Are Ads Featuring Overwieght Children Going Overboard?

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Fighting childhood obesity.

Talking about weight is always a touchy issue. It's made even more difficult when the discussion is in reference to children. We all have been made aware of the problems of childhood obesity, but now new ad campaigns are making even those in the health care industry a little uncomfortable.

The ads are part of a campaign called Strong4Life. The ads are based out of Georgia and they urge parents and others to "stop sugarcoating" the problem. The ads feature pictures of overweight kids along with some disturbing messages. Some of the captions are "Warning - It's hard to be a little girl if you're not." and "Mom, why am I fat?". Some of these ads contain text that tell parents that it isn't okay to ignore the problem.

It seems to me that these ads would do more harm than good. Although I understand what they are trying to do with the campaign, I wonder what sort of damage they will cause. As someone who struggled with weight issues as a child, I don't think that humiliating parents and children is the best way to go.

For me, as a child, the message that I was fat and therefore not good enough was one I heard loud and clear. I was put on liquid diets, diet pills and so on. None of it really ever helped me to lose weight, although the years of crash dieting and pills did wreck my metabolism. Although I am not a thin adult, I have managed to learn to be ok with who I am and what I look like.

The people behind the ads say that they are trying to bring the issue to light and find that shock tactics are the best way to get peoples' attention. They are quick to point at some of the anti-smoking and anti-drug ads that have made an impact. While it's true that shock messages can get attention and make people aware of the problem, I don't think it works well in this case.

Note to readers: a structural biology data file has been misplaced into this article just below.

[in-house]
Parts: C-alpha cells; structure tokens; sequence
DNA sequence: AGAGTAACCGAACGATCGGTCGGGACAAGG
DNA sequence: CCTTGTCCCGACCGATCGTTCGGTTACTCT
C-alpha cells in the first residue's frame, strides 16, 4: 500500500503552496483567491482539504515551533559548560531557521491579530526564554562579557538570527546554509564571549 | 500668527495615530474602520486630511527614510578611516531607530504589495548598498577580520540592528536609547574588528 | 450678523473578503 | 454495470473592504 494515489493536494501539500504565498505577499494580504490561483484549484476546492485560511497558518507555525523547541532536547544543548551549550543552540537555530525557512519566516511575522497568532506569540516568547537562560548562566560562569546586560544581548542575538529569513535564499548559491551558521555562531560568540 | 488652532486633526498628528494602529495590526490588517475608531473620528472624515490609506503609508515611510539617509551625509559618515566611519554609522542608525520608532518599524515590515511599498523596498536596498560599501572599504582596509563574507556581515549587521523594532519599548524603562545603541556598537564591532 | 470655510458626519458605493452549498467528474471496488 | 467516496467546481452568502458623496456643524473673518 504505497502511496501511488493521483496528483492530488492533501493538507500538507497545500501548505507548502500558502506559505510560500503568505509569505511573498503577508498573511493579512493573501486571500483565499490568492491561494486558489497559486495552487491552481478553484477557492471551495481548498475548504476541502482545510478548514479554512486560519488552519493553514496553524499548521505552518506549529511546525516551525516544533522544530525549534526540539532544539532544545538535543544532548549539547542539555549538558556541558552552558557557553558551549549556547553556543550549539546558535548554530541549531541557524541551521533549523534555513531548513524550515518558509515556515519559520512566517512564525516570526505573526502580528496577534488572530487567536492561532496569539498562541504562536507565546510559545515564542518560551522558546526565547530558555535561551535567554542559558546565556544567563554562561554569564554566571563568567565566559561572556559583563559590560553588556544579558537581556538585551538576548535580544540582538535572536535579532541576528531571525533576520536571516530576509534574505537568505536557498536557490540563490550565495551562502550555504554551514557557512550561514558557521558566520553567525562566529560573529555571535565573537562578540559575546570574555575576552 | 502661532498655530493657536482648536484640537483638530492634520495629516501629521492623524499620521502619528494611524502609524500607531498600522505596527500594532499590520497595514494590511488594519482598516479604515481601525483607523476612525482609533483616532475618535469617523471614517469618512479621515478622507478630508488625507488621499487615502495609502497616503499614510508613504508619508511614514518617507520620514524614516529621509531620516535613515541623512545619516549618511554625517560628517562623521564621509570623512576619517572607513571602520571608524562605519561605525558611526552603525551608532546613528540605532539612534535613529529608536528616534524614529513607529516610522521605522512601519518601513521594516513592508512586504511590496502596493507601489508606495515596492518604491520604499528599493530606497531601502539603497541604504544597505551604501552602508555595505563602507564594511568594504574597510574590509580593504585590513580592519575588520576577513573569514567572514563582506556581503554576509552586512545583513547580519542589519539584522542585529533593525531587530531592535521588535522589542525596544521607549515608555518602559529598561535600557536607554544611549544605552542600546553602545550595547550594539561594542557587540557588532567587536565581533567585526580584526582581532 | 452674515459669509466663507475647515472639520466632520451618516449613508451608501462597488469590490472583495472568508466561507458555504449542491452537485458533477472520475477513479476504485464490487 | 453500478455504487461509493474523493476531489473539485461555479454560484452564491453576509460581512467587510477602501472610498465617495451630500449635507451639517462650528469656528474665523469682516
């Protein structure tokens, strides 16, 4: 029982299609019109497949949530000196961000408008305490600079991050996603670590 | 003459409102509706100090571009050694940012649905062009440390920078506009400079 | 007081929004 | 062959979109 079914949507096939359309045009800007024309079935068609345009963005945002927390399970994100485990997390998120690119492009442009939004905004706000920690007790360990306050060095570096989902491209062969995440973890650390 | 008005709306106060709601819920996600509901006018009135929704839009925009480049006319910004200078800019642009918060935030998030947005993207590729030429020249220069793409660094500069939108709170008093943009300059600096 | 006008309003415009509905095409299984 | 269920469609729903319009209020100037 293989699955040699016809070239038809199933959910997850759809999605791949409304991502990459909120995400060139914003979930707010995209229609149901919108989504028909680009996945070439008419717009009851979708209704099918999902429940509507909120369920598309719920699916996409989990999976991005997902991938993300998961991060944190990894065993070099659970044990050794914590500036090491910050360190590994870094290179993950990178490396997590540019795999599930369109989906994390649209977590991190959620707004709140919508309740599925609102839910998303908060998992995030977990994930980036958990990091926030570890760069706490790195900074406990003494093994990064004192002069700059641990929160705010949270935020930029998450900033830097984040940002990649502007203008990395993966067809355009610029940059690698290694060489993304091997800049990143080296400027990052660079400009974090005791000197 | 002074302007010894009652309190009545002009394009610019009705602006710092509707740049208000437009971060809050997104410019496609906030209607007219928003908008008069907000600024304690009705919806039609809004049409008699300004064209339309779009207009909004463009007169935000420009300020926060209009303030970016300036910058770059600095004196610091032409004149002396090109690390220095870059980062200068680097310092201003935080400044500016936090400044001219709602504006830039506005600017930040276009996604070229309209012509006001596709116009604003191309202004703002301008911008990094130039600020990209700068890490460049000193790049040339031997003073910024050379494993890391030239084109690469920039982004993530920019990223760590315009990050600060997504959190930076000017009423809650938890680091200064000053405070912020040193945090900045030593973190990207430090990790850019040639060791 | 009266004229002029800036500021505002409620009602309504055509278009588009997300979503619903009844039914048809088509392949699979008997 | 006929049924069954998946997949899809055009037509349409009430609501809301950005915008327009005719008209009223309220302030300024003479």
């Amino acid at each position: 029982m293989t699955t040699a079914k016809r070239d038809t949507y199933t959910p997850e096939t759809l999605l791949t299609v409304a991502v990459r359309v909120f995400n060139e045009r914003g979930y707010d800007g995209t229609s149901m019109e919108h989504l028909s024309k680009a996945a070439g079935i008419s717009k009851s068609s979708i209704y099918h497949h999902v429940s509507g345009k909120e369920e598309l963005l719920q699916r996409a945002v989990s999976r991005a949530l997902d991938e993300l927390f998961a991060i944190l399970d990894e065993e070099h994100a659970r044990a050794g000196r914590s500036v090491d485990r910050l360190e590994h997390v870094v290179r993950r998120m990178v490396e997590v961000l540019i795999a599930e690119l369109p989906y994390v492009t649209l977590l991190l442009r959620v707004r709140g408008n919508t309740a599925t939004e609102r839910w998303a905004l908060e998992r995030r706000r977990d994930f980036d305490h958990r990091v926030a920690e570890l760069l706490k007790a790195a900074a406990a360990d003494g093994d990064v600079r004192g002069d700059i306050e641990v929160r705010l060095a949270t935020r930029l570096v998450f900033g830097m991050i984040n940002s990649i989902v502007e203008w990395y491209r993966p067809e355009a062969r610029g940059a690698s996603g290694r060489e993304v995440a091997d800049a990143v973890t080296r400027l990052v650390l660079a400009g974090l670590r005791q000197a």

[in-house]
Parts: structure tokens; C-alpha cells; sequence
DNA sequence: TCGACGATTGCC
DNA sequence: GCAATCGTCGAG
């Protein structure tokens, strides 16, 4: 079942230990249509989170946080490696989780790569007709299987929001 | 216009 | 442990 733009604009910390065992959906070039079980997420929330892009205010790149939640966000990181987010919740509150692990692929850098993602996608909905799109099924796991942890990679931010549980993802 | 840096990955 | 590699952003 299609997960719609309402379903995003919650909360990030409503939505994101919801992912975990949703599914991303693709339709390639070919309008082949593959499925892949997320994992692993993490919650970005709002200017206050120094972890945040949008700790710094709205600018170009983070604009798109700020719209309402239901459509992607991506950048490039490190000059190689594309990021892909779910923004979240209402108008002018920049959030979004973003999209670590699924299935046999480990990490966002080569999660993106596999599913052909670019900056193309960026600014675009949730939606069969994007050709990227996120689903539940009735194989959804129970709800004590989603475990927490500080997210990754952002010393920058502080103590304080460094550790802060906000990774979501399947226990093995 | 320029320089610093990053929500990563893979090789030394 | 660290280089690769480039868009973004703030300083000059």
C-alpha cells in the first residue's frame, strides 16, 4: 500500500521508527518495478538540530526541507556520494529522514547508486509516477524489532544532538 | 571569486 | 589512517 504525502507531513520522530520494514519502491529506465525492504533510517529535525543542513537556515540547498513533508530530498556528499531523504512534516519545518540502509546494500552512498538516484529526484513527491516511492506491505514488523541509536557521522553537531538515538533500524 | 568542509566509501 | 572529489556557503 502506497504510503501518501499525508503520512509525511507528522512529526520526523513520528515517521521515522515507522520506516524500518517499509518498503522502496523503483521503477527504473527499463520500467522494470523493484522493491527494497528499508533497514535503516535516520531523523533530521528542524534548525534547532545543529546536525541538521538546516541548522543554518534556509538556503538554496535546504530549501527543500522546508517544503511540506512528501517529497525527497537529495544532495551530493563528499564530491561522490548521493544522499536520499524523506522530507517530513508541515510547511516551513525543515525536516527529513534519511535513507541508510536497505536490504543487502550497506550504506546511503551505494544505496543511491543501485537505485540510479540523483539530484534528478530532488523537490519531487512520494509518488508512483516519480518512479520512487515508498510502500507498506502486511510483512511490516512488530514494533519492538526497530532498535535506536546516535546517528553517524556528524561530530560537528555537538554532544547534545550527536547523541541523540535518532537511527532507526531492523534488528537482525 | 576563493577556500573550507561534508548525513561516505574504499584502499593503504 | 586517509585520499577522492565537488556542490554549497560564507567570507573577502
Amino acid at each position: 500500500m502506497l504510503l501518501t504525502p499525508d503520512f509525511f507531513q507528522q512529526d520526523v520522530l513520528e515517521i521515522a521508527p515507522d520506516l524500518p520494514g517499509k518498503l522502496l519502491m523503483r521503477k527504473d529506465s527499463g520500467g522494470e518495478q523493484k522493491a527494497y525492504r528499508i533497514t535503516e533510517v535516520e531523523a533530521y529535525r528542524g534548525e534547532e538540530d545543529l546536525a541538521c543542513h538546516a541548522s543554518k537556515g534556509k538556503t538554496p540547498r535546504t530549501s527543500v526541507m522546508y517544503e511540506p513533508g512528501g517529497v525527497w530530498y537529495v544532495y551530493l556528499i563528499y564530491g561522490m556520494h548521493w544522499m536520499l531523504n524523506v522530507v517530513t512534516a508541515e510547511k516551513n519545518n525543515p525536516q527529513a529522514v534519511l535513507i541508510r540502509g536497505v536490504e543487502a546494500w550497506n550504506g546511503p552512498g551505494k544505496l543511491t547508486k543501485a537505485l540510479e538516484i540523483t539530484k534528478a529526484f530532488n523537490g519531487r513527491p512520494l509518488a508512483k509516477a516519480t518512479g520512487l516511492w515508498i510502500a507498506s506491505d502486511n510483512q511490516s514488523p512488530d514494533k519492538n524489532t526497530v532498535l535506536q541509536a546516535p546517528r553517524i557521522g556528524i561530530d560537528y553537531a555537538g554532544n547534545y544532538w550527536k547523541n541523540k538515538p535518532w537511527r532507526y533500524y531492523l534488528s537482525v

See, the thing is that fat kids know that they are fat. These ads aren't telling them something they didn't know, they are just making them feel ashamed and telling others that it is ok, and even helpful, to mock and tease them without mercy. It goes back to the idea that being fat is unforgivable and that we all have a responsibility to condemn overweight kids because it's the only way to help them.

The truth is that guilt and shame are poor motivators. In fact, when children are already struggling with low-self esteem, they can do more harm than good. The problem of childhood obesity is a serious one and in order to find a solution, I think we have to stop blaming the kids and their parents and begin to look at the larger picture.

Maybe raising attention to the need to buy more fruit and vegetables, to eat healthy as a family or skip fast food would help. More importantly, we could all start thinking about why so many kids are struggling with this issue. We could talk about how cheap it is to eat unhealthily and how expensive it is to eat a balanced diet. Eating low calorie, organic food should be easy. It is what humans have been living on since the beginning of time. Now, eating a vegetable rich, organic diet requires a lot of money.

I just think that making fun of fat kids isn't the way to make children healthier. Blaming the victim only serves to mask the problem and make children feel as though they are failures. There has to be a better way.

What do you think about these ads? Do you think they work? Why or why not?

By Melissa Kennedy- Melissa is a 9 year blog veteran and a freelance writer for HealthcareJobsiteBlog and Nexxt.. Along with helping others find the job of their dreams, she enjoys computer geekery, raising a teenager, supporting her local library, writing about herself in the third person and working on her next novel.

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